Notice a theme on this list? Security certifications are very hot right now. The Certified Information Systems Security Professional demands a good salary (around $94,000) and can be obtained with just a few years of experience or equivalent education. Only one exam is required.

If you can configure networking and security on a Red Hat OS then the Red Hat Certified Engineer is a great certification for you. The exam is not actually an exam, it's a five-hour hands-on test of your Linux skills. You certainly can't braindump your way through this one. Although it is not exactly entry level, Red Hat has several training programs for all levels of experience. Once you get through the testing process your salary could jump to $83,000.

SCJP 6.0
Ideal for all web developers, the SCJP is a start on the path to many other development certifications. You can build on the SCJP to get the SCJD (Sun Certified Developer for the Java 2 Platform), SCWCD (Sun Certified Web Component Developer for the J2EE Platform), SCMAD (Sun Certified Mobile Application Developer), or the SCBCD (Sun Certified Business Component Developer).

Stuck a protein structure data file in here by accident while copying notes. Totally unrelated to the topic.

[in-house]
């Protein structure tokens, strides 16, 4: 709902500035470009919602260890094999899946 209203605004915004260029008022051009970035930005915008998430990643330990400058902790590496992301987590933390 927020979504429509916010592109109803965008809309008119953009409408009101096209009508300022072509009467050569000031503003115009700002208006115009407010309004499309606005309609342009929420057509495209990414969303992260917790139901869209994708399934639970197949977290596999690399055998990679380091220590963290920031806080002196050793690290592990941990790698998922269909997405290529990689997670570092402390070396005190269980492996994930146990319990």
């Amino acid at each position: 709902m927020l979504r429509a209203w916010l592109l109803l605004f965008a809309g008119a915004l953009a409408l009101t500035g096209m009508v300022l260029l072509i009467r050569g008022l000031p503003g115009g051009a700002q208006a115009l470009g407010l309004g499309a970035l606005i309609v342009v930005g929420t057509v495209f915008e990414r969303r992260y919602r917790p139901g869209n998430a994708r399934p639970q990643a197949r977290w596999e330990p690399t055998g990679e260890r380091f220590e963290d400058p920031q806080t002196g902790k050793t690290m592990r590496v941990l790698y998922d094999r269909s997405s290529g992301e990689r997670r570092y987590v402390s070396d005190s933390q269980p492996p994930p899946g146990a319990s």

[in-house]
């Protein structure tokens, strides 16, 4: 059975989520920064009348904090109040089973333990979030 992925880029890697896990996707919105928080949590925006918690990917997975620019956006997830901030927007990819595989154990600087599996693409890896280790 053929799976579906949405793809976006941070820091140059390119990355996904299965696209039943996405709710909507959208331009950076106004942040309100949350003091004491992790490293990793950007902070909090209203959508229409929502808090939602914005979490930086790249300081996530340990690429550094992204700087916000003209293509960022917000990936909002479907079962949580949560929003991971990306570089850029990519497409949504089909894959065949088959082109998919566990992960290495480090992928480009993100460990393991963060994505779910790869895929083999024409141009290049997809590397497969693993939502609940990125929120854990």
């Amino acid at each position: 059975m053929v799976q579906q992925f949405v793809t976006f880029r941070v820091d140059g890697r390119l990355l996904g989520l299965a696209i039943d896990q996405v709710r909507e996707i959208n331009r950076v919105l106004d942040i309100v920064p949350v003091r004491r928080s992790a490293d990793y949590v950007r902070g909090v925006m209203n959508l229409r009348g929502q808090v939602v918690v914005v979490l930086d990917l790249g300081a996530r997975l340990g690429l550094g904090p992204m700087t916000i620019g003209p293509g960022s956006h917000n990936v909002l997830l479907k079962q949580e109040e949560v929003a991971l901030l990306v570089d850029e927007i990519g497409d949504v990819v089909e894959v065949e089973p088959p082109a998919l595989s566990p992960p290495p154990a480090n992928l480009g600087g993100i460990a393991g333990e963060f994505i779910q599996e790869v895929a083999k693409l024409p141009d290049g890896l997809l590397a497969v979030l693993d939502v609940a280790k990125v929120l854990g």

You can also use your SCJP 6.0 Certification toward the Oracle Certified Solution Developer and Oracle Certified Enterprise Developer programs, and the Master CIW Enterprise Developer certifications.
SCJP 6.0 covers a few new topics including Console, NavigableSet, and NavigableMap. Salaries for SCJP certified professionals range from $75,000 to 100,000.

The CAPM (Certified Associate in Project Management) certification is a great choice for project managers who can verify 1,500 hours of project management experience (versus the more demanding 3-5 years of experience for a PMP). The CAPM is for team members who support projects.